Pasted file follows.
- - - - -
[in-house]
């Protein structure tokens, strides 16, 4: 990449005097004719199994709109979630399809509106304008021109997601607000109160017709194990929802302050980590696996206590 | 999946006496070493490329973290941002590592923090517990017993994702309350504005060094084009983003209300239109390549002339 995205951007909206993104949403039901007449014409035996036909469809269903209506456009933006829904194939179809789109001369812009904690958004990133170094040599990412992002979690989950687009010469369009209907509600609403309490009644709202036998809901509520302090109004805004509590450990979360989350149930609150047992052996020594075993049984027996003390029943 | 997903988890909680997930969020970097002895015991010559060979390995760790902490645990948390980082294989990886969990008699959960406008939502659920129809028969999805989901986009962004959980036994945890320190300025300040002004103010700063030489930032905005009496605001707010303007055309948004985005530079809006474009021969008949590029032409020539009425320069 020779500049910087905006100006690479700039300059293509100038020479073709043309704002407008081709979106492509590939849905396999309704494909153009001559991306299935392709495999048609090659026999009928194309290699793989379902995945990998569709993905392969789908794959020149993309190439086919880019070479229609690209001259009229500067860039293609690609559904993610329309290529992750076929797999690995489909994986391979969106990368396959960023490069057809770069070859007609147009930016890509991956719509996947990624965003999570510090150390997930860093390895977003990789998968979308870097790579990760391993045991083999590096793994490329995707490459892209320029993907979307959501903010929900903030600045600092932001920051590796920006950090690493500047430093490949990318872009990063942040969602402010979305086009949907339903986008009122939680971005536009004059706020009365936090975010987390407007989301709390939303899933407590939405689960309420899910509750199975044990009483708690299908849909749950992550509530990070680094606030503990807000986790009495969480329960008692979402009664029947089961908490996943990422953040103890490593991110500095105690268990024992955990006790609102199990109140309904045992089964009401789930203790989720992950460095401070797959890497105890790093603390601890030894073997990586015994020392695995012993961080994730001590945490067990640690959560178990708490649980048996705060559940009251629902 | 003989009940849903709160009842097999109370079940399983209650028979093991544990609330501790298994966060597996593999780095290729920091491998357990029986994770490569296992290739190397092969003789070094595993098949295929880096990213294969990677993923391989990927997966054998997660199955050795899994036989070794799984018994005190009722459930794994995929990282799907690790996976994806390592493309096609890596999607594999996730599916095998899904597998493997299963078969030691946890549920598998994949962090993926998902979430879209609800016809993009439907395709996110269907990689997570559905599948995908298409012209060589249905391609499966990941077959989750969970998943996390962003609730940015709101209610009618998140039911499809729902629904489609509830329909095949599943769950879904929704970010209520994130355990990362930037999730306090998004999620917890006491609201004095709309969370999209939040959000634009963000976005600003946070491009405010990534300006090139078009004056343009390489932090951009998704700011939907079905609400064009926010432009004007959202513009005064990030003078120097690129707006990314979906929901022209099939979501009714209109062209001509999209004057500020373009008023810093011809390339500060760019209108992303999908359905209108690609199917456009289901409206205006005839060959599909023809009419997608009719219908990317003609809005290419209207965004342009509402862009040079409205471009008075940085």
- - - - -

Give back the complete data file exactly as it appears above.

[in-house]
């Protein structure tokens, strides 16, 4: 990449005097004719199994709109979630399809509106304008021109997601607000109160017709194990929802302050980590696996206590 | 999946006496070493490329973290941002590592923090517990017993994702309350504005060094084009983003209300239109390549002339 995205951007909206993104949403039901007449014409035996036909469809269903209506456009933006829904194939179809789109001369812009904690958004990133170094040599990412992002979690989950687009010469369009209907509600609403309490009644709202036998809901509520302090109004805004509590450990979360989350149930609150047992052996020594075993049984027996003390029943 | 997903988890909680997930969020970097002895015991010559060979390995760790902490645990948390980082294989990886969990008699959960406008939502659920129809028969999805989901986009962004959980036994945890320190300025300040002004103010700063030489930032905005009496605001707010303007055309948004985005530079809006474009021969008949590029032409020539009425320069 020779500049910087905006100006690479700039300059293509100038020479073709043309704002407008081709979106492509590939849905396999309704494909153009001559991306299935392709495999048609090659026999009928194309290699793989379902995945990998569709993905392969789908794959020149993309190439086919880019070479229609690209001259009229500067860039293609690609559904993610329309290529992750076929797999690995489909994986391979969106990368396959960023490069057809770069070859007609147009930016890509991956719509996947990624965003999570510090150390997930860093390895977003990789998968979308870097790579990760391993045991083999590096793994490329995707490459892209320029993907979307959501903010929900903030600045600092932001920051590796920006950090690493500047430093490949990318872009990063942040969602402010979305086009949907339903986008009122939680971005536009004059706020009365936090975010987390407007989301709390939303899933407590939405689960309420899910509750199975044990009483708690299908849909749950992550509530990070680094606030503990807000986790009495969480329960008692979402009664029947089961908490996943990422953040103890490593991110500095105690268990024992955990006790609102199990109140309904045992089964009401789930203790989720992950460095401070797959890497105890790093603390601890030894073997990586015994020392695995012993961080994730001590945490067990640690959560178990708490649980048996705060559940009251629902 | 003989009940849903709160009842097999109370079940399983209650028979093991544990609330501790298994966060597996593999780095290729920091491998357990029986994770490569296992290739190397092969003789070094595993098949295929880096990213294969990677993923391989990927997966054998997660199955050795899994036989070794799984018994005190009722459930794994995929990282799907690790996976994806390592493309096609890596999607594999996730599916095998899904597998493997299963078969030691946890549920598998994949962090993926998902979430879209609800016809993009439907395709996110269907990689997570559905599948995908298409012209060589249905391609499966990941077959989750969970998943996390962003609730940015709101209610009618998140039911499809729902629904489609509830329909095949599943769950879904929704970010209520994130355990990362930037999730306090998004999620917890006491609201004095709309969370999209939040959000634009963000976005600003946070491009405010990534300006090139078009004056343009390489932090951009998704700011939907079905609400064009926010432009004007959202513009005064990030003078120097690129707006990314979906929901022209099939979501009714209109062209001509999209004057500020373009008023810093011809390339500060760019209108992303999908359905209108690609199917456009289901409206205006005839060959599909023809009419997608009719219908990317003609809005290419209207965004342009509402862009040079409205471009008075940085």